Insurance During A Strike

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One of the biggest concerns around going on strike will always be “what happens to health care insurance during the strike?”


Let’s assume the worst possible scenario :
The District decides to shut off access to health insurance on day 1 of a strike.

 What happens if I go to a medical appointment?

    In most cases patients are billed and have a certain amount of time to pay.  If asked about insurance you can give your insurance card and state that you are on strike. If it’s not an essential medical appointment you should wait until the strike is over.


What happens if I try to pick up a prescription at a pharmacy?

    The worst case is that the pharmacy sees that you have no insurance in place and won’t give you a prescription unless you pay the whole cost up front.  For some prescriptions this could be thousands of dollars.  If possible, once a 10 day strike notice is sent then any members should refill prescriptions that can be refilled.  


What happens if I am scheduled for a surgery or have some sort of emergency?

    Get it done.  Often when you have major procedures the provider will have you sign off  stating that if the procedure is not paid by insurance that you will be liable for those costs. Don’t be surprised by this, in the end the procedure will be paid.


What will happen with medical bills incurred during a strike?

    There are two possibilities:

  1. The Strike is settled: We will not agree to end a strike unless all medical bills incurred during a strike are covered.

  2. The Strike lasts longer than 60 days: This seems unlikely, but we are using the worst case scenario.  In this case if any substantial medical bills are incurred before the 60 day mark, then members should elect to pay for District benefits through COBRA (the Consolidated Omnibus Budget Reconciliation Act).  This is a right of any employee who was earning benefits and lost coverage.  Once a member elects to buy the coverage through COBRA then the member has an ADDITIONAL 45 days to pay the premium.  The coverage is retroactive to the beginning of the lost coverage, so all bills will be paid.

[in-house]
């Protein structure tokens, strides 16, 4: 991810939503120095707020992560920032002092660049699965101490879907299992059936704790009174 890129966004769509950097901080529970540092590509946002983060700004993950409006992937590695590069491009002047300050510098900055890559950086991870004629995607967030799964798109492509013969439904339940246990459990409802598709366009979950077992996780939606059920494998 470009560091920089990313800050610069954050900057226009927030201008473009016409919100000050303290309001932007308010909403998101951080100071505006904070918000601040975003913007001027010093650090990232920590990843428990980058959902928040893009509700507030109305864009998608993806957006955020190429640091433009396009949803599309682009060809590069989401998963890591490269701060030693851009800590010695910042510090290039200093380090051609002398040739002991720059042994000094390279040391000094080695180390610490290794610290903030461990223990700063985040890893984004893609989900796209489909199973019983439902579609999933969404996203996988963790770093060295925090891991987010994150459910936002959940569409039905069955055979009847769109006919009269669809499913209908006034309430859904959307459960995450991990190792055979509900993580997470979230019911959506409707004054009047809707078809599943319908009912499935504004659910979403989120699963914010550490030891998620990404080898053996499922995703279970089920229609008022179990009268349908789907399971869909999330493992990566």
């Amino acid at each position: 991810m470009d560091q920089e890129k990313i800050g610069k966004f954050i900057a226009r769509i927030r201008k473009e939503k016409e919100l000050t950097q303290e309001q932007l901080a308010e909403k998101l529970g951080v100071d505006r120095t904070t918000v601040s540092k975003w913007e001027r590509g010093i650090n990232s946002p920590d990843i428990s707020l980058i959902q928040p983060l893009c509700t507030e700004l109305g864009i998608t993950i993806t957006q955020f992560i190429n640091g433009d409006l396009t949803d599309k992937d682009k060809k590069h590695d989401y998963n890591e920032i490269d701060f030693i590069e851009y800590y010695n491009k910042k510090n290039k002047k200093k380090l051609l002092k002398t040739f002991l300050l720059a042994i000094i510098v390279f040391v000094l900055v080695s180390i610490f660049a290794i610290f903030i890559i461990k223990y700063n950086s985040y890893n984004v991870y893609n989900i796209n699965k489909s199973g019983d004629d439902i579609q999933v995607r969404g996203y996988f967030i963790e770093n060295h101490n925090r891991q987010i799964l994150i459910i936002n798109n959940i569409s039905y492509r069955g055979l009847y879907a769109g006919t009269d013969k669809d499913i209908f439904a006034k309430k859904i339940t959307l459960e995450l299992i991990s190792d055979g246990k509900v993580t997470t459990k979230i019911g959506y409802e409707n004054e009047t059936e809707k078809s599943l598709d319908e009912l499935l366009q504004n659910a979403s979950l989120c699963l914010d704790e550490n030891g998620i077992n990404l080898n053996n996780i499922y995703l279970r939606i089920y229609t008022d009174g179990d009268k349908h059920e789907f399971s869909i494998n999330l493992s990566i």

Under this scenario if the member has medical bills that cost less than the COBRA premium then the member may choose to pay for the coverage out of pocket.


What happens to members who are seriously ill and on a leave of absence?

    Members in this category should still be covered under District insurance  They are not on strike.  They need to take care of themselves and not be concerned with any disruption in coverage.


What happens to members who are pregnant?

    Babies will be born and prenatal appointments will happen.  If the member is not on a leave of absence then the same advice above applies.  No one is going to keep your baby from leaving the hospital if you don’t pay the bill.  You will have time to elect COBRA if that is what is required.  It is more likely that the strike will be settled and all bills will be covered under our health plan.


Letter from one of our members about getting insurance from the Marketplace

I get that most of you have had employer benefits for a long time and have no idea what other healthcare options are available. When I was working part-time for parental job-sharing I couldn’t pay for district healthcare.  Because the district doesn’t offer the same rates to part-time employees I was eligible for Marketplace.  

Marketplace is a place you purchase health care.  No, you don’t need to run out and get it on Dec 2nd.  With my health issues, I am still choosing to “go without” for a while and see how long this goes on.  If I need to, I will hop on and purchase some.  It is nowhere near as expensive as COBRA.  Is the coverage different? Yes. But you can choose what coverage you want.  You can pay more to have more covered or you can pay less. 
When I purchased it, I chose to pay less. Did I have medical bills? Yes. However for both my daughter and I, and they were less than 3k in over two years' time, and I could use my HSA  to pay it.  That includes ER trips and a CT scan. 
I get it. Change is scary. But not having your district coverage for just a little while is truly far less scary than it’s being made out to be because it’s an unknown. You have 60 days to sign up because the loss of coverage is a qualifying event.  Please stop panicking over “what if I get COVID?”  If you think you’re sick, hop on the computer and purchase coverage or COBRA if you prefer.  
For those of you who like me, deal with chronic and serious health issues, I get it. Trust me.  I am in no way making light of the fact that this makes you feel very scared.  That was the point.  If you would like to reach out, please do.  Spend this time enjoying your family and not worrying about the “what if”. What if we all stick together and everything is okay? That could work too.



The impact of the COVID-19 pandemic on employees throughout the nation has resulted in changes in the COBRA election time frame.  

Last May, the Department of Labor and the IRS extended the deadlines on employees for electing health insurance under COBRA which is defined as an “Outbreak Period” due to this national emergency. This extension period began on March 1, 2020 and is set to end January 21, 2021, so with the 60 day election period, our members can wait until May, 2021 to elect COBRA.

If members elect COBRA any time during this period, they would be responsible for premiums retroactive to the date they lost coverage.     

Two items to keep in mind:

  • Members can keep track and add up their claims before deciding if it’s cost effective to elect COBRA..

  • Our present Union position is that we will not agree to a settlement unless all insurance claims that occurred during the strike are covered.